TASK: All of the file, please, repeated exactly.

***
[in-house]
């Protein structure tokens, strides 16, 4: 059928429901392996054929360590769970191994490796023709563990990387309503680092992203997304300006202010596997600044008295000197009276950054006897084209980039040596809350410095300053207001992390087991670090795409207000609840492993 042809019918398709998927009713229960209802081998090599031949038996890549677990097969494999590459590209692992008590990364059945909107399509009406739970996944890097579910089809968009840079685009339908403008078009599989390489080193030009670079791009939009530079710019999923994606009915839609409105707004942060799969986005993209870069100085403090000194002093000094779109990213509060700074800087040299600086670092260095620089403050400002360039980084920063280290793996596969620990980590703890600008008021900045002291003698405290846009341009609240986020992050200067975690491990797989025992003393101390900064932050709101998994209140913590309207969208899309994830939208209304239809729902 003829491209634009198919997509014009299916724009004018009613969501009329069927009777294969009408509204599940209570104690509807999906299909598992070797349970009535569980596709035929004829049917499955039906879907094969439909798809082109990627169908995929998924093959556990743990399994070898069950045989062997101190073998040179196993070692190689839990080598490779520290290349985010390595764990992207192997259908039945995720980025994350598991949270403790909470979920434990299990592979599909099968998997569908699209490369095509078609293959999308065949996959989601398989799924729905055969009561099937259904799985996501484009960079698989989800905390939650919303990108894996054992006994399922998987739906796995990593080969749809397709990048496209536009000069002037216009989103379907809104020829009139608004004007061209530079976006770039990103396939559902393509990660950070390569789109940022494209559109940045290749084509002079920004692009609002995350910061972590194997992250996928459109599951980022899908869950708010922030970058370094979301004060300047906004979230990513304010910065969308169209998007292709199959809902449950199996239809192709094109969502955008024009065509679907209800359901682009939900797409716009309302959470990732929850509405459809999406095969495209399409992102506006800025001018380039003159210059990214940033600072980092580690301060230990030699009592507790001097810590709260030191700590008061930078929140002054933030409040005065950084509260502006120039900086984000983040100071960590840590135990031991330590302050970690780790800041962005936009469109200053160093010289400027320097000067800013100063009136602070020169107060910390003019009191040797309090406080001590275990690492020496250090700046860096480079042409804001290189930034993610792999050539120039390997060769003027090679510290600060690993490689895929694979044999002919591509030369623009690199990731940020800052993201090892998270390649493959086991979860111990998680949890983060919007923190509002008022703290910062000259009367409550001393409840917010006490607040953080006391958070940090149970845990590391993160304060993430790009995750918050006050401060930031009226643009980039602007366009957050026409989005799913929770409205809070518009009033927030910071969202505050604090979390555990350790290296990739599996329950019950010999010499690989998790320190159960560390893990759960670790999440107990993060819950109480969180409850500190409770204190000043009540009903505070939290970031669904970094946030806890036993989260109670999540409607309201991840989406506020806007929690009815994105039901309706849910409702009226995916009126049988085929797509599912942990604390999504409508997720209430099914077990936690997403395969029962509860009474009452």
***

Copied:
[in-house]
């Protein structure tokens, strides 16, 4: 059928429901392996054929360590769970191994490796023709563990990387309503680092992203997304300006202010596997600044008295000197009276950054006897084209980039040596809350410095300053207001992390087991670090795409207000609840492993 042809019918398709998927009713229960209802081998090599031949038996890549677990097969494999590459590209692992008590990364059945909107399509009406739970996944890097579910089809968009840079685009339908403008078009599989390489080193030009670079791009939009530079710019999923994606009915839609409105707004942060799969986005993209870069100085403090000194002093000094779109990213509060700074800087040299600086670092260095620089403050400002360039980084920063280290793996596969620990980590703890600008008021900045002291003698405290846009341009609240986020992050200067975690491990797989025992003393101390900064932050709101998994209140913590309207969208899309994830939208209304239809729902 003829491209634009198919997509014009299916724009004018009613969501009329069927009777294969009408509204599940209570104690509807999906299909598992070797349970009535569980596709035929004829049917499955039906879907094969439909798809082109990627169908995929998924093959556990743990399994070898069950045989062997101190073998040179196993070692190689839990080598490779520290290349985010390595764990992207192997259908039945995720980025994350598991949270403790909470979920434990299990592979599909099968998997569908699209490369095509078609293959999308065949996959989601398989799924729905055969009561099937259904799985996501484009960079698989989800905390939650919303990108894996054992006994399922998987739906796995990593080969749809397709990048496209536009000069002037216009989103379907809104020829009139608004004007061209530079976006770039990103396939559902393509990660950070390569789109940022494209559109940045290749084509002079920004692009609002995350910061972590194997992250996928459109599951980022899908869950708010922030970058370094979301004060300047906004979230990513304010910065969308169209998007292709199959809902449950199996239809192709094109969502955008024009065509679907209800359901682009939900797409716009309302959470990732929850509405459809999406095969495209399409992102506006800025001018380039003159210059990214940033600072980092580690301060230990030699009592507790001097810590709260030191700590008061930078929140002054933030409040005065950084509260502006120039900086984000983040100071960590840590135990031991330590302050970690780790800041962005936009469109200053160093010289400027320097000067800013100063009136602070020169107060910390003019009191040797309090406080001590275990690492020496250090700046860096480079042409804001290189930034993610792999050539120039390997060769003027090679510290600060690993490689895929694979044999002919591509030369623009690199990731940020800052993201090892998270390649493959086991979860111990998680949890983060919007923190509002008022703290910062000259009367409550001393409840917010006490607040953080006391958070940090149970845990590391993160304060993430790009995750918050006050401060930031009226643009980039602007366009957050026409989005799913929770409205809070518009009033927030910071969202505050604090979390555990350790290296990739599996329950019950010999010499690989998790320190159960560390893990759960670790999440107990993060819950109480969180409850500190409770204190000043009540009903505070939290970031669904970094946030806890036993989260109670999540409607309201991840989406506020806007929690009815994105039901309706849910409702009226995916009126049988085929797509599912942990604390999504409508997720209430099914077990936690997403395969029962509860009474009452």